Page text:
Avid Red, Colette, is a people-person.
At 91-years old, she enjoys nothing more than sitting down and having a good chat. Speaking to friends, old and new, listening to the stories they have to tell and learning about their lives.
Whoever you are, or wherever you’re from, retired nurse Colette is always interested in hearing your tale.
So, when lockdown hit back in March 2020, Colette found that her opportunities to meet new people and enjoy an interesting conversation became severely limited.
Registered blind, she lives in extra care sheltered accommodation in the Croxteth area.
But with visitors now unable to pop in, residents unable to meet and socialise, and her family unable to travel to her due to government restrictions, Colette found herself feeling isolated.
Those conversations became limited to her family only able to make daily phone calls - a challenge in itself knowing what to say each day, from both sides.
Once an avid reader and lover of interesting historical and factual programmes, her failing eyesight meant she could no longer enjoy a good book or sit down to enjoy watching a TV programme.
“How can you really pass the day when you have to stay inside, and your limited vision means you can’t read a book or watch TV?,“ asks her daughter Ann.
Lockdown started to take its toll on Colette, as it surely has with many other isolated people.
Her family became so concerned at her lack of physical contact that her granddaughter Carly had an inspired idea. She hired a cherry-picker so she, and her mum, could be hoisted into the air to peer through Colette’s first-floor window to say hello, have a chat and actually see her for the first time in many weeks. Colette unfortunately couldn’t see her surprise outdoor visitors, but she knew they were there and was very glad to talk to them.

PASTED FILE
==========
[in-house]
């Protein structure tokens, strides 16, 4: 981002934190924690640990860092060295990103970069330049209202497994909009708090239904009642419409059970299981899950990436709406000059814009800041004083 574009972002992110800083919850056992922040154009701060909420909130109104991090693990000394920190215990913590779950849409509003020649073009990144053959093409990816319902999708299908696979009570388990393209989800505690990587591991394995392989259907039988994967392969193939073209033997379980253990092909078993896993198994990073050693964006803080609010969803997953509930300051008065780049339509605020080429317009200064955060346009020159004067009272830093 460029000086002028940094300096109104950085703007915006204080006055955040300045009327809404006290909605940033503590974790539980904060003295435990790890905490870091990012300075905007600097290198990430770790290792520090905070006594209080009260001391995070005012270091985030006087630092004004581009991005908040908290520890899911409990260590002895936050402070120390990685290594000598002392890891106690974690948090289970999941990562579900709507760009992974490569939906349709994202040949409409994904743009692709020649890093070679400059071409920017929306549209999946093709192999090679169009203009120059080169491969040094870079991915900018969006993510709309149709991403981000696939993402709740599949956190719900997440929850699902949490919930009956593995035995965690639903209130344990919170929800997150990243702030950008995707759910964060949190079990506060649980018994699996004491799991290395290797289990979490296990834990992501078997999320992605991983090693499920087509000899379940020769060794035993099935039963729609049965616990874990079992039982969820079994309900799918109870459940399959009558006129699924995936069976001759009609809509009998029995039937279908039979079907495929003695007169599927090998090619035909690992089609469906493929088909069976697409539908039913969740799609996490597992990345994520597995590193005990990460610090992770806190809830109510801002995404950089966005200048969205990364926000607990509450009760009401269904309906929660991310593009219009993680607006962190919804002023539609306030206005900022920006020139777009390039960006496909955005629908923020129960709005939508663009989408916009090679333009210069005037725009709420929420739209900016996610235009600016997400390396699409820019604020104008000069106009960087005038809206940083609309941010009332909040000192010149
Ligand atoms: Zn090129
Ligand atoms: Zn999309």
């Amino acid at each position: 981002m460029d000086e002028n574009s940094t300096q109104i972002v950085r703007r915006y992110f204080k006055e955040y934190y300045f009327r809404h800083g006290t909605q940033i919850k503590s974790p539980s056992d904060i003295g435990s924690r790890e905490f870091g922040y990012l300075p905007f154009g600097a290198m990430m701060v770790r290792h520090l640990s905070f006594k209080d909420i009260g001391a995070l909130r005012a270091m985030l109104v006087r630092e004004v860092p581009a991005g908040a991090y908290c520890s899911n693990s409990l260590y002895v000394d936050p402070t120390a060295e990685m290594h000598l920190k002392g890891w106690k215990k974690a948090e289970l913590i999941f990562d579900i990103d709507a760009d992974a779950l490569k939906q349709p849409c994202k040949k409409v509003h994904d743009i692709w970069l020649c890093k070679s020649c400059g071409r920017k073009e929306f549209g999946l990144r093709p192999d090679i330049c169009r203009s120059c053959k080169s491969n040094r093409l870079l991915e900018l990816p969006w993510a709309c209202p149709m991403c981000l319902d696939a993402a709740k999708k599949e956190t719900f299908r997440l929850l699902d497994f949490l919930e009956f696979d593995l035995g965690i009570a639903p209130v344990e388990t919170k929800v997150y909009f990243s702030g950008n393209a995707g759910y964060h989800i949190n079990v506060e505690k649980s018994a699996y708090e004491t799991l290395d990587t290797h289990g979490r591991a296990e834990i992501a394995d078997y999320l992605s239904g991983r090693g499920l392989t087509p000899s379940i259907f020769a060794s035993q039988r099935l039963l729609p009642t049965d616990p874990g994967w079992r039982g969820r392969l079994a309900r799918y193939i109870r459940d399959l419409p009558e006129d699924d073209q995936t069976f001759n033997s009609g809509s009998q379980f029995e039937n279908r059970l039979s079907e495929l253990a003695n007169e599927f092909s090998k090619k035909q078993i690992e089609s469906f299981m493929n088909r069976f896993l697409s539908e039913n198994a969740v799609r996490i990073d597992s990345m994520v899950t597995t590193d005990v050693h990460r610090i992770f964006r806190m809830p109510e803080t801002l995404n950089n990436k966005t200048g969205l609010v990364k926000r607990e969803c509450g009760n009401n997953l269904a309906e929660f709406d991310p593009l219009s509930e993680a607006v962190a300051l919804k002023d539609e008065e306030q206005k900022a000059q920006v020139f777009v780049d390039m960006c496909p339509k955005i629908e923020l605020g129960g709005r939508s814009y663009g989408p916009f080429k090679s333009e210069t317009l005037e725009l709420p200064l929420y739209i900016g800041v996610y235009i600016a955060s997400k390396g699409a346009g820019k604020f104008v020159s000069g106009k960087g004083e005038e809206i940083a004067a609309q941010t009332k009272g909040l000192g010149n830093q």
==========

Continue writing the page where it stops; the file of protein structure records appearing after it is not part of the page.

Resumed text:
Recognising that Colette missed having someone new to connect with and speak to, the Citizens Advice Bureau referred her to the LFC Connect service, a social isolation initiative aimed at contacting older and vulnerable neighbours in the north Liverpool and Kirkby communities to chat on the phone and have a virtual cuppa with them.
Since being introduced to the programme, her daughter Ann says the phone calls have been a wonderful tonic for her mum and have lifted her spirits considerably.
“With everything happening at the moment, life can be so very difficult for those who are elderly and vulnerable. It’s hard to imagine just how challenging it is for these people, and then for my mum, it is compounded by the added difficulties of being without sight. The feelings of isolation and missing company must be enormous,” she says.
Ann didn’t initially know her mum was receiving the phone calls from the LFC Connect service. It was only when she received a special hamper over the festive period, as part of the Operation Christmas Magic campaign, that it became clear the club had been in contact.
“The hamper she received at Christmas was simply marvellous. I was a little surprised when she told me it had come from Liverpool FC, but I think it’s fantastic and such a wonderfully kind gesture.
“Then she told me that she had been receiving phone calls from LFC. At first, I was a little concerned but the club confirmed that they had indeed been calling mum on a regular basis as part of their Connect service, to check in on her and make sure she was getting those interesting chats she longed for so much!
“I think the service that LFC is offering is so incredibly important and valuable, it really goes a long way to helping those who are vulnerable and feeling isolated so they can stay connected and don’t feel alone. What a wonderful way for LFC to support the community.
“My mum grew up with her father, my grandfather, being a huge Reds fan and a loyal season-ticket holder, I know that he would be incredibly proud and delighted to know what the club is doing for her and that she’s being supported by the team he loved so much.”